- Add ½ cup nonfat dry milk powder when reconstituting canned soup. Add ½ cup nonfat dry milk powder per can of condensed soup when making casseroles, such as tuna and noodles with cream of mushroom soup.
- Add nonfat dry milk powder when making mashed potatoes, using 1/3 cup per 4 servings.
- Add ¼ cup nonfat dry milk powder for every pound of ground meat before browning. Add 2/3 cup nonfat dry milk powder for every pound of ground meat when making meatloaf or meatballs.
- Add ¼ cup nonfat dry milk powder to each cup of fluid milk, or add ½ cup nonfat dry milk powder to each cup of water or broth when making puddings, custards, gravies and sauces. This may make the recipe slightly thicker.
Use this conversion chart to use powdered milk in any recipe calling for milk. Some people add the dry powdered milk to your dry ingredients and water to your wet ingredients. I usually reconstitute it and add it all wet.
1 Cup Milk = 1 Cup Water + 3 Tablespoons Powdered Milk
3/4 Cup Milk = 3/4 Cup Water + 2 1/4 Tablespoons Powdered Milk
2/3 Cup Milk = 2/3 Cup Water + 2 Tablespoons Powdered Milk
1/2 Cup Milk = 1/2 Cup Water + 1 1/2 Tablespoons Powdered Milk
1/3 Cup Milk = 1/3 Cup Water + 1 Tablespoon Powdered Milk
1/4 Cup Milk = 1/4 Cup Water + 3/4 Tablespoon Powdered Milk
Make your own Sweetened Condensed Milk: (14 oz. can) Blend VERY WELL in blender.
1/2 cup hot water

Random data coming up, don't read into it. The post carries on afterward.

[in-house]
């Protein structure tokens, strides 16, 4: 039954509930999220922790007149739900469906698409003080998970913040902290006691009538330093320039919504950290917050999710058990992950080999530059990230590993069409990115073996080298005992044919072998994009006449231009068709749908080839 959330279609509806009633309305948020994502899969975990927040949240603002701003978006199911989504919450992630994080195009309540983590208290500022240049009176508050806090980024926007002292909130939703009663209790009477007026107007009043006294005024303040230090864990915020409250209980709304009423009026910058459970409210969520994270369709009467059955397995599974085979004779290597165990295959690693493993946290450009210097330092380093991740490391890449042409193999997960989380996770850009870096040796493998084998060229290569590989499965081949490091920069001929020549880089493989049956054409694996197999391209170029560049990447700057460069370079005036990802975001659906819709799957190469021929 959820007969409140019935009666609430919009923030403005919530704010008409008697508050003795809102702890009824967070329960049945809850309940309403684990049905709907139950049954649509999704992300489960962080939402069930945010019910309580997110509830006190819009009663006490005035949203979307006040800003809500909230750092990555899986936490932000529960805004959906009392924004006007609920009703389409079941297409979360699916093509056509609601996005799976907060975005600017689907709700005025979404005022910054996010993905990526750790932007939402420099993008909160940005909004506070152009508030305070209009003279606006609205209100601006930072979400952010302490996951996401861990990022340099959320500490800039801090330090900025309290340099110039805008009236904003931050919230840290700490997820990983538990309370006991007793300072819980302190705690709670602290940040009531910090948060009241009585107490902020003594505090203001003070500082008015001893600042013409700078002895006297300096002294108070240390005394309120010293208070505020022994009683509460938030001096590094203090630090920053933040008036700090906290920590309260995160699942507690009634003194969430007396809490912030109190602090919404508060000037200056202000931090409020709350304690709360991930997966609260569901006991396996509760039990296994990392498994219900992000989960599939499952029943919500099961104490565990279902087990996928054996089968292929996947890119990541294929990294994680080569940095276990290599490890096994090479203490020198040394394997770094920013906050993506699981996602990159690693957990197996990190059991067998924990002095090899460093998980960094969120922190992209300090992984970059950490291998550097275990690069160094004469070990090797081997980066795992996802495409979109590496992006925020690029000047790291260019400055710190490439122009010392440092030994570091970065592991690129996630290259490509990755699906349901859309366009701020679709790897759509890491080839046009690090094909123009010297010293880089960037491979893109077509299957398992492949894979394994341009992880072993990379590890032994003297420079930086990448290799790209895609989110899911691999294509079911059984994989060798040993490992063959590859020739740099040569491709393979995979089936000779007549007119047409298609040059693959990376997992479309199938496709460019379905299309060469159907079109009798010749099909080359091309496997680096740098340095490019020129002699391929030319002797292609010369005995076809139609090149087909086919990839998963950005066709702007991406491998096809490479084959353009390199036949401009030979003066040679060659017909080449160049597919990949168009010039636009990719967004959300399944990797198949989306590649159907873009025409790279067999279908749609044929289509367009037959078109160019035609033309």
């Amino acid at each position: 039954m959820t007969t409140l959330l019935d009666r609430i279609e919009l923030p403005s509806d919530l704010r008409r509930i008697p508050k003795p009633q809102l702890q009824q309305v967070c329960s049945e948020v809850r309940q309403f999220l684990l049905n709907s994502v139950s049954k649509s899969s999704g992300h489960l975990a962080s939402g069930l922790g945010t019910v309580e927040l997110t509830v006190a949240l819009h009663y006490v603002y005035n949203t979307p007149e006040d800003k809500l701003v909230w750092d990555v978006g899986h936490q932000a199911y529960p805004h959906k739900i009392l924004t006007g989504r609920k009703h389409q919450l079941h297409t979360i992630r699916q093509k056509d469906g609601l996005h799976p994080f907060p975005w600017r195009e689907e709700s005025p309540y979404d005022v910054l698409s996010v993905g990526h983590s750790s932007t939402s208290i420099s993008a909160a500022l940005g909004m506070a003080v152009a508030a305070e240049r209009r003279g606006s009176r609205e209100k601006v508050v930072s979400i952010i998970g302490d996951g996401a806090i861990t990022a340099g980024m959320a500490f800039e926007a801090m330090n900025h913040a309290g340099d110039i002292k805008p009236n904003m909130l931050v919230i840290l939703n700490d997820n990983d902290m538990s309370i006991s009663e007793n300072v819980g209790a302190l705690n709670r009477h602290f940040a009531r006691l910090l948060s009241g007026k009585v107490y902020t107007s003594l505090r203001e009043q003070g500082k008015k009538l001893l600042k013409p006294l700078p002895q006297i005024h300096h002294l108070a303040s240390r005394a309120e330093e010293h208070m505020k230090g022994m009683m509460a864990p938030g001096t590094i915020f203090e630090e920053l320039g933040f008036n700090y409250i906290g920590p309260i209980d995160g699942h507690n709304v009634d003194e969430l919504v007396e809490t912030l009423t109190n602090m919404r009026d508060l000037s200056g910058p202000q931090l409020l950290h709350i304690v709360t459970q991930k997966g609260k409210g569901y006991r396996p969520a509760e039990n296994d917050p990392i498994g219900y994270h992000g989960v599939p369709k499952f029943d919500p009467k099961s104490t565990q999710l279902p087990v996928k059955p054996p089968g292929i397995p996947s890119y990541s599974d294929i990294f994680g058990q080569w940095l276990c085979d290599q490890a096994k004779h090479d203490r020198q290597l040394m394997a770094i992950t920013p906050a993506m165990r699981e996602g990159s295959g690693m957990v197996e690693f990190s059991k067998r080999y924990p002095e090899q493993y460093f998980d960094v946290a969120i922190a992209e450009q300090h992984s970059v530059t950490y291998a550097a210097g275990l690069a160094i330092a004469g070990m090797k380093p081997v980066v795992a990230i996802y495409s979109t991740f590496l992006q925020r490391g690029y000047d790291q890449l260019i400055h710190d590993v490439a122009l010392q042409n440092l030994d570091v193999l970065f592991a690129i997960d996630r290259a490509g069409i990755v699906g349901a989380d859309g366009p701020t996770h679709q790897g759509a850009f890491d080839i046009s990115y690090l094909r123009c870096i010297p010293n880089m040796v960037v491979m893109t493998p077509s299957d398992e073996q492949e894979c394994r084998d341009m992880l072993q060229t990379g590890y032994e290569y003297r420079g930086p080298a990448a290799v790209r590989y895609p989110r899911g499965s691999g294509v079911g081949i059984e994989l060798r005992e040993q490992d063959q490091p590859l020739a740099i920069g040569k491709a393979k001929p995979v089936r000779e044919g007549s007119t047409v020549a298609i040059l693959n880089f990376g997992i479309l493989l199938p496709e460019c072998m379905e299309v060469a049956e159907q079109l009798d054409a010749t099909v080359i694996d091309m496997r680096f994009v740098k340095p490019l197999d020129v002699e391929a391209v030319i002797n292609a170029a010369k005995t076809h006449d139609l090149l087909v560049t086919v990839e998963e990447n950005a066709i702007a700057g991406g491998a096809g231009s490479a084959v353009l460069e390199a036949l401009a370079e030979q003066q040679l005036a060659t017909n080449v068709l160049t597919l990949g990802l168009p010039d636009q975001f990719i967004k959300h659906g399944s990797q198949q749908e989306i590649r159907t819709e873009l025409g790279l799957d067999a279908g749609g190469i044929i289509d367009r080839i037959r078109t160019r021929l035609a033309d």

1 cup dry powdered milk
1 cup sugar
1 tablespoon butter
Make your own Evaporated Milk: (12 oz. Can) Blend VERY WELL in blender.
1-1/2 cup water
1/2 cup + 1 tablespoon dry powdered milk
Make your own Buttermilk or Sour Milk:
1 cup water
1/4 cup powdered milk
Add 1 tablespoon lemon juice or white vinegar to a cup of milk and let it stand for 5 – 10 minutes.
Basic Dry Pudding Mix:
1-1/2 cups sugar
2-1/2 cups instant powdered dry milk
1-1/4 cups flour
1 teaspoon salt
Stir the ingredients together until well mixed. Store in a tightly covered container in a cool place. Makes enough mix for 24 servings.
1/2 cup ice cold water
1/2 cup sugar
1/2 cup instant powdered milk
2 tablespoons lemon juice
Put water into an ice cold bowl. Add milk and beat with a cold egg beater until stiff. Add sugar slowly while beating. Add lemon juice and beat only until well mixed.
Cocoa or Chocolate Milk Mix:
1 cup cocoa
4 cups instant powdered milk
1/2 teaspoon salt
3/4 cup sugar (or equivalent sugar substitute)
Combine ingredients and store in a tightly covered container.
To make one cup hot cocoa or chocolate milk use 1/2 cup mix and 1 cup water. Combine part of the water with mix and stir to make a smooth paste. Add remaining water and blend well. Heat to make hot cocoa or chill to make chocolate milk. see more recipes at Transylvania Vocational Services.
You can find additional recipes in this publication Nonfat Powdered Dry Milk from Utah State University Extension and even more in this USDA Department of Agriculture Collection of Nonfat dry milk recipes.
What is your favorite way to use nonfat dry milk in cooking?